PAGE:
Sounds from the Tank and New Music on the Plains: New Music for Flute and Percussion from Katherine Bergman, Joshual Clausen, and Everette Minchew with a recording at The Tank.
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Sounds from The Tank teaser trailer
Excited to begin sharing updates on our May 2019 trip to The Tank Center for Sonic Arts to record some of our new flute and percussion commissions. Thanks to Cable Hardin for the videography! We’ll be posting photos, video, and audio samples as we start to sift through the media from our time in Rangely.
Flutist Tammy Evans Yonce and Percussionist Aaron Ragsdale are partnering with composers Katherine Bergman, Joshua Clausen and Everette Minchew to create three new works for flute and percussion duo for performances and recordings in The Tank Center for Sonic Arts in Rangely, Co and for school performances in and around South Dakota.
Because of the unique acoustical properties of The Tank, we are commissioning new works specifically for the site and project. We tried to select composers whose whose voices would be able to take advantage of the particular resonance of the space, who enjoy leaving room in their compositions for free or guided improvisation, and who also write music that we believe in when it comes to content and inspiration.
Katherine Bergman “often draws on literature, environmentalism, and found materials to create her music which has been described as hypnotic and visceral.” We were drawn to her use of found percussion and native bird song and animal calls to depict the varied landscapes of Minnesota. The way that she uses space in her music to allow the various voices to breathe gave us confidence that she could leverage the acoustics of The Tank to great effect.
Joshua Clausen’s compositions “frequently fuse strong rhythmic textures, intense harmony, and intricate patterning with narratives from history, mass culture and current events.” We were particularly drawn to the humor of his “History is going to change” for Bass clarinet and electronics, the dreamy textures of his “I’m sorry, I’ve already forgotten your name” for percussion trio and electronics, and his work with guided improvisations. Josh’s piece for this project will feature flute, electronics, and a modified small drum kit augmented with crystal glasses.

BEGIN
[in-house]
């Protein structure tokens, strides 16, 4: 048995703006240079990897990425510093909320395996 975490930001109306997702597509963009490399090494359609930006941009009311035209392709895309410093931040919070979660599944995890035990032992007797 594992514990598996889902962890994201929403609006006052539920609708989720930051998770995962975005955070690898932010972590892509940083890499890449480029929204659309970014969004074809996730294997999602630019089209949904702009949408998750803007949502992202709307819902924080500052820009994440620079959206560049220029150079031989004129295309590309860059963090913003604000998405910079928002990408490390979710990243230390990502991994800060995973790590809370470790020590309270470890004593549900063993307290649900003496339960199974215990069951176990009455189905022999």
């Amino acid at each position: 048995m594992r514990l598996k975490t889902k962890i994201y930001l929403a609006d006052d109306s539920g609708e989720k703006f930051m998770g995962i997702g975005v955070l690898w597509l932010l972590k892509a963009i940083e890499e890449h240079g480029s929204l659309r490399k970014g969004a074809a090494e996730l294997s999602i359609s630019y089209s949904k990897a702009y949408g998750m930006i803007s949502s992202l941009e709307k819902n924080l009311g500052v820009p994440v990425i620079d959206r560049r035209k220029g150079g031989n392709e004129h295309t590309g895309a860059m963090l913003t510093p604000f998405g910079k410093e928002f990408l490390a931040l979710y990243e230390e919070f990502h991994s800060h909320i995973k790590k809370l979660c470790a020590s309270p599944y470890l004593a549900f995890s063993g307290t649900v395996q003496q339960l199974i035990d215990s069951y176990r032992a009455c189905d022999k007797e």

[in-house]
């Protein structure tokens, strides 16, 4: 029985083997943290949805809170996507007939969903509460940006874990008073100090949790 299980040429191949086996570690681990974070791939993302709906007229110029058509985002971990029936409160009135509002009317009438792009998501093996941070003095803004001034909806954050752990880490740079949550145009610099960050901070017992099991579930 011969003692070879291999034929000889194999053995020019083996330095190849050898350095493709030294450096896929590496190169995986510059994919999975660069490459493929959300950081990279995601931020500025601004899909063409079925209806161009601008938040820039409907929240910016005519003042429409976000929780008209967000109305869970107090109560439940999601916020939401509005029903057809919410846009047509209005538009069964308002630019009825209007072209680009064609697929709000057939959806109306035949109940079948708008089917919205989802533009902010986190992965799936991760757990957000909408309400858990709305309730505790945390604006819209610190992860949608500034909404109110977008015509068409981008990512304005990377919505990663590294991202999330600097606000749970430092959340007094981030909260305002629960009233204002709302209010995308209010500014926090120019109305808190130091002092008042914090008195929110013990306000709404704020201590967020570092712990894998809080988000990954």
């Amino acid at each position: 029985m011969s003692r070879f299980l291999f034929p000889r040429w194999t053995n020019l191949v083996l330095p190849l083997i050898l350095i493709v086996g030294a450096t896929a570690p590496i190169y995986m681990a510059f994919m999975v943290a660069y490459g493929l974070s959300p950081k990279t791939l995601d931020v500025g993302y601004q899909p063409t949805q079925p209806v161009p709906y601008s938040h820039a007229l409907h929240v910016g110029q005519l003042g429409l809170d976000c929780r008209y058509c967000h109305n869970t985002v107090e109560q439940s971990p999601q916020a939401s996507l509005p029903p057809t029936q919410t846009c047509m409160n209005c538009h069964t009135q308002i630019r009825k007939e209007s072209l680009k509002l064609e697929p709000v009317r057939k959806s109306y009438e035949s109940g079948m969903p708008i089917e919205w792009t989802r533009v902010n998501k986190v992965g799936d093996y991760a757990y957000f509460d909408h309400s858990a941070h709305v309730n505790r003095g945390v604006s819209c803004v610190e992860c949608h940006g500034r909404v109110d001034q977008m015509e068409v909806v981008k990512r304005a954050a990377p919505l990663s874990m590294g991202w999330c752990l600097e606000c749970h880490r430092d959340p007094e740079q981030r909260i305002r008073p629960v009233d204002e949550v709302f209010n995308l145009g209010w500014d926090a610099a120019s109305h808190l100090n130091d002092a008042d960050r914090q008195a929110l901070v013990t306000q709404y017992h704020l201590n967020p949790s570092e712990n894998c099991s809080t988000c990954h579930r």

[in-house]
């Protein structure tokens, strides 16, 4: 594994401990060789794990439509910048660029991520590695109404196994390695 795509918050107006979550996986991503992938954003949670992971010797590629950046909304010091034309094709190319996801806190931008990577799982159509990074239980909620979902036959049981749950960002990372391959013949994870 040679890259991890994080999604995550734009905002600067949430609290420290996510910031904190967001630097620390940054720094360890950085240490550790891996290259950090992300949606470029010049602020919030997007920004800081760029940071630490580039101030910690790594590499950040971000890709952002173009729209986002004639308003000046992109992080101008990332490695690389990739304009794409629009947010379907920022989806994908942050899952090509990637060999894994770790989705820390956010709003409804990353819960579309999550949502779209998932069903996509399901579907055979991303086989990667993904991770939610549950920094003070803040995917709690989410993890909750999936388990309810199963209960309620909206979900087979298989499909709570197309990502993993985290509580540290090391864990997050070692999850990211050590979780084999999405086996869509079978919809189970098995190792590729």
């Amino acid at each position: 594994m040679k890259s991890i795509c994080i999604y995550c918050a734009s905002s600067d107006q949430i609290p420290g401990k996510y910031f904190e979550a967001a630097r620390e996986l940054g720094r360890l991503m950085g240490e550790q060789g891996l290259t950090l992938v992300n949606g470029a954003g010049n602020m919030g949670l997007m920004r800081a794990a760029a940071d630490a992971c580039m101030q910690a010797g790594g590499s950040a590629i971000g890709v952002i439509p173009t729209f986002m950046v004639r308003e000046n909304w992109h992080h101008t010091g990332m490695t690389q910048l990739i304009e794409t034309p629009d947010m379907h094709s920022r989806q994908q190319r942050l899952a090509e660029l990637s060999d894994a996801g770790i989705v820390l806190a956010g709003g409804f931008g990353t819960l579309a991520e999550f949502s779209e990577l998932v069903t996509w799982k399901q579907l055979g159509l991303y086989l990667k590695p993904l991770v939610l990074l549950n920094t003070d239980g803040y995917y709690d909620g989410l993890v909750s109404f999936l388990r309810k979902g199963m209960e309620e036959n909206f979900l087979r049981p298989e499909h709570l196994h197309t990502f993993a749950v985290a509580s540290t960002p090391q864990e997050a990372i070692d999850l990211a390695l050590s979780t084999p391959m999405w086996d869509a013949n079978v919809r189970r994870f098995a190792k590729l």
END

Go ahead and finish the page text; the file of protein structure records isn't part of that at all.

Everette Minchew’s compositions of late have been for large scale open instrumentation ensemble. His piece “Boreas” was written for and premiered by the inaugural South Dakota State University New Music Ensemble. Writing for us here in South Dakota, Everette took his inspiration from the Greek good the North Wind and also used Messiaen’s musical alphabet to produce material for the composition which also incorporates aleatoric and improvisatory structures. He is reworking material from this piece for our smaller scale forces and we are excited to have another piece that speaks to the prairie town where we work and live.
The completed works will be performed and recorded at The Tank in Rangely, CO in May of 2019. The pieces will be presented live in schools around Brookings, SD in the fall of 2019 before traveling to other venues around the upper midwest. In addition, the recording process and performance experience in Rangely will be documented on video by videographers Cable Hardin and Jethro Waters with the ultimate goal of producing videos for each composition as well as a short-form documentary of the project.
The funds for this project will go directly to the composers who are creating these new works, and to costs incurred through recording at The Tank and the video documentary of the process.
Katherine Bergman’s “Land of Cloud-Tinted Water” showcases her penchant for utilizing inspiration from the natural world in her compositions. She creates musical material inspired by loon calls and grouse song, uses “found” percussion like flower pots and newspaper (as well as more traditional percussion sounds) to paint a picture of five vistas in her native Minnesota. Her sparse sonic landscape, sense of space, and ability to tie her music to a specific place made her a natural choice for our project.
While Joshua Clausen’s “That is absolutely not what I said,” for bass clarinet, piano, 2 percussion, and electronics is a larger scale composition than he is writing for us, it still showcases his use of small percussion, of woodwinds, and his ability to use electronic samples as an underpinning for his compositions.
The middle and end of Everette Minchew’s “Constructions for Julie Mehretu” show the sort of languid yet grating harmonies that his “Boreas” for large open instrumentation ensemble utilized to great effect. “Boreas” is the piece that Everette is reworking for flute and percussion duo. We would recommend listening from the 6:45 mark on to the end.
Start and End Dates